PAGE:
‘Dear, the only real shame,’ I whisper delicately into his ear, ‘is that your mother decided against your abortion.’ Mouth hanging open, he goes to say something then thinks better of it, promptly putting the money back in his pocket and heading to the door.
My phone starts to buzz; I read the message on the screen. It’s Darren saying he’s almost here. I feel oddly calm, maybe it’s my inner confidence shining through... maybe it’s the double vodka. Either way, I feel ready for what’s to come. In he walks; I can tell he’s attempted to make an effort, a checked shirt presumably purchased at Primark and jeans that, for a change, don’t have any holes in them, just a noticeable ketchup stain right down the front.
‘Hi Sweetie,’ I say, kissing him on the cheek. I lean in to kiss him again on the lips but the gesture is not returned. Staring at me, I can see him trying to quash his annoyance.
‘What are you wearing?’ he blurts out, catching me off guard.
‘What? You told me to make an effort for your parents.’ I say, attempting to defend my dress and heels.
‘No, that’s not what I said. I said don’t come dressed as a tart and here you are looking like a bloody prostitute!’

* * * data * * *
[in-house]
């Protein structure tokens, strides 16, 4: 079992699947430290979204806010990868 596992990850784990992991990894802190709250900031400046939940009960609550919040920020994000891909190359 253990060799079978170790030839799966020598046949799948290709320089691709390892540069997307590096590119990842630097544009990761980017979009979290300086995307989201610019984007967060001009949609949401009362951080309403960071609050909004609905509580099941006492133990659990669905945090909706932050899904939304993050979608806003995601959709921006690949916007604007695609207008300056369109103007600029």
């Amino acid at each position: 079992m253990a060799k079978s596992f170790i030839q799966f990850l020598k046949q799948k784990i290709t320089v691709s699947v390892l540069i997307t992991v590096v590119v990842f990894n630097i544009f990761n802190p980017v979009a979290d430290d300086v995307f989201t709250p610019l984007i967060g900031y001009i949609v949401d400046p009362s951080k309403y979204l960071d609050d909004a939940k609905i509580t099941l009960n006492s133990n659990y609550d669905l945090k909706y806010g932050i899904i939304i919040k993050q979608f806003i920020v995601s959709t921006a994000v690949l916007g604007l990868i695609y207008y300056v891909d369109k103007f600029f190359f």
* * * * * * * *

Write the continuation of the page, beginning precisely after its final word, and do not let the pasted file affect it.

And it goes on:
‘A high class one though.’ I joke, trying to change the mood.
‘Look, my parents are already having a hard enough time dealing with this. You don’t need to rub it in their faces.’ I can feel myself turning red under the mask of makeup I so generously applied.
‘I guess I could go home if you want,’ I say, staring at the floor, ‘I could get changed.’
Darren realises he’s upset me. ‘No, no it’s fine. You look cracking, it’s just me, I’m just nervous that’s all.’ He takes my hand and guides me out of the bar, I grab him tightly.
The taxi ride is silent, with the driver seemingly preoccupied, staring at us both in the mirror. I catch his gaze; he just smiles back looking somewhat embarrassed. As we pull up outside of the restaurant; I spot the breakfast buffet through the windows. ‘Maybe you could just wait here for a moment.’ Darren says, staring at the floor of the taxi, a discarded ten pence piece resting there.
‘And why would I do that?’
‘Look, just please. I’ll just go in, say hi to them and then you can follow. Please.’
I shrug my shoulders. ‘Fine then, I’ll just wait outside like some scruffy little dog.’
Darren makes his way inside. As I stand on the pavement, a deafening wolf whistle is sounded in my direction from a passing car; the blaring sound recently becoming the accompanying soundtrack to my life. Deciding Darren has had long enough to prepare his parents, I saunter on in. I can hear the clicking of my shoes against the floor. Sat in the corner I spot them, a fairly unfortunate looking couple to say the least. Darren’s father is the spitting image of his son, with the exception of a greying moustache and a slightly more protruding stomach. His mother, oh my, a plump little thing whose mere presence makes you feel a bit sad. The kind of woman you presume has so little intimacy in her life she classes visiting the gyno as a date.